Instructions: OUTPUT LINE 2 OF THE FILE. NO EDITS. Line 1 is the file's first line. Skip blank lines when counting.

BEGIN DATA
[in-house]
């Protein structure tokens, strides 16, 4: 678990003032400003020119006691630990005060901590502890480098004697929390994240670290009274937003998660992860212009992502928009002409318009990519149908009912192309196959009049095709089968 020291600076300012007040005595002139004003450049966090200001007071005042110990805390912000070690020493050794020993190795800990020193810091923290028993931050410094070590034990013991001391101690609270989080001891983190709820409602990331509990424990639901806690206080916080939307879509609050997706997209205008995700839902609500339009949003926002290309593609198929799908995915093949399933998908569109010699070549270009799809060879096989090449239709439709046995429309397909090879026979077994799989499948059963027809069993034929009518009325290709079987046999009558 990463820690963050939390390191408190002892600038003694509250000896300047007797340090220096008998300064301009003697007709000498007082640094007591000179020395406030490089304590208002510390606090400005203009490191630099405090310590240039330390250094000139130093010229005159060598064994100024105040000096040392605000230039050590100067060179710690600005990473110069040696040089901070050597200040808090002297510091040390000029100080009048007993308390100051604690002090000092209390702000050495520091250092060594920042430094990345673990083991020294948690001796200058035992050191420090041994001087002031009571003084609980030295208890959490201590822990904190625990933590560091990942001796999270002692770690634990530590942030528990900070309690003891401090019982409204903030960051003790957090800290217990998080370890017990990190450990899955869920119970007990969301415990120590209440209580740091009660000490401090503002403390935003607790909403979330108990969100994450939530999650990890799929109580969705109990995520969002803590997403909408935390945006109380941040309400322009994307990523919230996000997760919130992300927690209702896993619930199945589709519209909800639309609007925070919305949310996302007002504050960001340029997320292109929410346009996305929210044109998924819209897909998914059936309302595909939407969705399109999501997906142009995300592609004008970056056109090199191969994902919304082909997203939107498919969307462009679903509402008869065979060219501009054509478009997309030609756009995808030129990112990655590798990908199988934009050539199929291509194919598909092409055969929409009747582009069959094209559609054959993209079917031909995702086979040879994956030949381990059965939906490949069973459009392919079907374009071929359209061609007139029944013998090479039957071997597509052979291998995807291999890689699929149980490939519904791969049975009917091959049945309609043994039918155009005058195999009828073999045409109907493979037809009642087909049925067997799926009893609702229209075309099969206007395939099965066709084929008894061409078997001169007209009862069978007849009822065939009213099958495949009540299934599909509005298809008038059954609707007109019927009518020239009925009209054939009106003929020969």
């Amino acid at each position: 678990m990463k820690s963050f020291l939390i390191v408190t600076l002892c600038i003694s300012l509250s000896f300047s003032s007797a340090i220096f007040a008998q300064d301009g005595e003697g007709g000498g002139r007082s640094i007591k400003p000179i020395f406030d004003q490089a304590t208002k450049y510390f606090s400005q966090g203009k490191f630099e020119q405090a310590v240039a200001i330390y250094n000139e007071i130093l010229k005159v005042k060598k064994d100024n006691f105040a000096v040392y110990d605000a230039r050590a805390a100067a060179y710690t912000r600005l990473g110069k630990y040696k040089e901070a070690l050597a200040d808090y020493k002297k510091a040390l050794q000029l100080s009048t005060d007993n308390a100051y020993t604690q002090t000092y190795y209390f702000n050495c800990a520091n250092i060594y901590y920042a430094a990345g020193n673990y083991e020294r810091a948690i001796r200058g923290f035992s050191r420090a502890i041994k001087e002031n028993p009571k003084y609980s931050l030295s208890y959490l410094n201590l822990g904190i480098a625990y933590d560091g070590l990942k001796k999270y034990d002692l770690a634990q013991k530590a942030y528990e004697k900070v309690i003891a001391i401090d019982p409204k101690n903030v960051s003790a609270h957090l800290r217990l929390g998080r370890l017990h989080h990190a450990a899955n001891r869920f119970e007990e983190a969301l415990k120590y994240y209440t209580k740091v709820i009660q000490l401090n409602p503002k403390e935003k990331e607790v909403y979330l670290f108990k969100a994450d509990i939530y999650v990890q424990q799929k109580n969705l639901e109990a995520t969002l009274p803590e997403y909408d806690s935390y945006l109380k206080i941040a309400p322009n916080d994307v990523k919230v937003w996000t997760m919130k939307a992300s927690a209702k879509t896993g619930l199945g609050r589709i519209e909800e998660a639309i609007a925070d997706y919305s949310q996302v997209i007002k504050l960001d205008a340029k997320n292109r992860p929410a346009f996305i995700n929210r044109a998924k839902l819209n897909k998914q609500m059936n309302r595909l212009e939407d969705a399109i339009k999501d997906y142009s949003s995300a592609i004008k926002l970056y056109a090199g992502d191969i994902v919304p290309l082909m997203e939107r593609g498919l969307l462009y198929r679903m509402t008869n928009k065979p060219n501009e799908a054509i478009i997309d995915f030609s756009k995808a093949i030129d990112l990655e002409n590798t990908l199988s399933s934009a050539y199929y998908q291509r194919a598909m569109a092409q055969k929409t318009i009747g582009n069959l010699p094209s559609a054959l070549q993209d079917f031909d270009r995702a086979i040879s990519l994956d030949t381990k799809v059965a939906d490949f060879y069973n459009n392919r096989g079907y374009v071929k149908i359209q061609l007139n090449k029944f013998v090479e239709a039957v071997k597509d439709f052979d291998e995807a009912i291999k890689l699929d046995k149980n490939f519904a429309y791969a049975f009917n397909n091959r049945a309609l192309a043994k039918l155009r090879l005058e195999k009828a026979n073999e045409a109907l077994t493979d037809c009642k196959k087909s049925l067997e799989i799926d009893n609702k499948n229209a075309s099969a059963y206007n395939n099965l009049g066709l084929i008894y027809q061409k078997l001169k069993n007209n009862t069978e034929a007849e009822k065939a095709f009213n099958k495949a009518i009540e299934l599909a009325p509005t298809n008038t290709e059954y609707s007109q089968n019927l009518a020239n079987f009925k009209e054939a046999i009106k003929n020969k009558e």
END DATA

């Protein structure tokens, strides 16, 4: 678990003032400003020119006691630990005060901590502890480098004697929390994240670290009274937003998660992860212009992502928009002409318009990519149908009912192309196959009049095709089968 020291600076300012007040005595002139004003450049966090200001007071005042110990805390912000070690020493050794020993190795800990020193810091923290028993931050410094070590034990013991001391101690609270989080001891983190709820409602990331509990424990639901806690206080916080939307879509609050997706997209205008995700839902609500339009949003926002290309593609198929799908995915093949399933998908569109010699070549270009799809060879096989090449239709439709046995429309397909090879026979077994799989499948059963027809069993034929009518009325290709079987046999009558 990463820690963050939390390191408190002892600038003694509250000896300047007797340090220096008998300064301009003697007709000498007082640094007591000179020395406030490089304590208002510390606090400005203009490191630099405090310590240039330390250094000139130093010229005159060598064994100024105040000096040392605000230039050590100067060179710690600005990473110069040696040089901070050597200040808090002297510091040390000029100080009048007993308390100051604690002090000092209390702000050495520091250092060594920042430094990345673990083991020294948690001796200058035992050191420090041994001087002031009571003084609980030295208890959490201590822990904190625990933590560091990942001796999270002692770690634990530590942030528990900070309690003891401090019982409204903030960051003790957090800290217990998080370890017990990190450990899955869920119970007990969301415990120590209440209580740091009660000490401090503002403390935003607790909403979330108990969100994450939530999650990890799929109580969705109990995520969002803590997403909408935390945006109380941040309400322009994307990523919230996000997760919130992300927690209702896993619930199945589709519209909800639309609007925070919305949310996302007002504050960001340029997320292109929410346009996305929210044109998924819209897909998914059936309302595909939407969705399109999501997906142009995300592609004008970056056109090199191969994902919304082909997203939107498919969307462009679903509402008869065979060219501009054509478009997309030609756009995808030129990112990655590798990908199988934009050539199929291509194919598909092409055969929409009747582009069959094209559609054959993209079917031909995702086979040879994956030949381990059965939906490949069973459009392919079907374009071929359209061609007139029944013998090479039957071997597509052979291998995807291999890689699929149980490939519904791969049975009917091959049945309609043994039918155009005058195999009828073999045409109907493979037809009642087909049925067997799926009893609702229209075309099969206007395939099965066709084929008894061409078997001169007209009862069978007849009822065939009213099958495949009540299934599909509005298809008038059954609707007109019927009518020239009925009209054939009106003929020969």